ZDNet spotted a new Apple support document which states that only "Apple retail stores or Apple Authorized Service Providers" can unlock a new MacBook Air (late 2010) or Pro (early 2011) protected by a firmware password. If your firmware password is lost or forgotten, you'll have to take it to the shop to get it cleared.
This is significant news, because techniques for circumventing the security features built into the Extensible Firmware interface (EFI) have circulated on the Internet for some time. Even if you set a firmware password, a skilled attacker could still access your machine and your data.
A firmware password will prevent someone from restarting the machine using Target Disk Mode or booting off a DVD/external drive. It will not prevent someone from opening your computer up, removing the hard drive, and putting the drive into a separate computer or case, but it's an extra layer of protection. [As the security maxim goes, "physical access = full access" -- however a firmware password is frequently used by schools or enterprises to raise the difficulty level for casual hacking. –Ed.]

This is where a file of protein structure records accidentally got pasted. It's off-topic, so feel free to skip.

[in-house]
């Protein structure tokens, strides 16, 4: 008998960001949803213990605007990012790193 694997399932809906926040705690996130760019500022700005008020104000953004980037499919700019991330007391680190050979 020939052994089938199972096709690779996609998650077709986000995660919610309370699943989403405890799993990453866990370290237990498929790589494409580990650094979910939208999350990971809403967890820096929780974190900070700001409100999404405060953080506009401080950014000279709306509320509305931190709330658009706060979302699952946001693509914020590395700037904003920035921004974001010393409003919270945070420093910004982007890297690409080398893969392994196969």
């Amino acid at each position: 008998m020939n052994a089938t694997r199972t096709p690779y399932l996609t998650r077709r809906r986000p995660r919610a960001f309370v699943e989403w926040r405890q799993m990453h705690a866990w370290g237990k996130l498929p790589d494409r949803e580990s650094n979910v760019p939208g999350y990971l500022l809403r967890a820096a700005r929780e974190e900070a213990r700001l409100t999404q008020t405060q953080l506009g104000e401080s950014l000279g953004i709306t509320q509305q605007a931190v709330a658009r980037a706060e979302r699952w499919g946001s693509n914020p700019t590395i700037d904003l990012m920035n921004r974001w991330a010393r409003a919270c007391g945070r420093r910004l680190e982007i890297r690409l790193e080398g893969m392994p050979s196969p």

It's possible that as newer Macs are released, they too will have the enhanced security that Apple has provided to the current MacBook Air and Pro lines. Alternatively, Apple might leave the supercharged lockdown as a feature for the portable machines only (seeing as it would be something of a drag to haul your Mac Pro to the mall for a forgotten firmware password).
If you need to set a firmware password, boot your computer from the installation disk (either a Snow Leopard DVD or that cute little USB drive that ships with the MacBook Air which you probably lost already, didn't you?). After selecting a language, go to the "Utilities" menu, and select "Firmware Password Utility."
With the password enabled, you will have to enter it before booting from any method other than the internal hard drive. You can remove the password by following the same steps and choosing "Remove Password."
Apple MacBook Pro 13-inch (early 2015)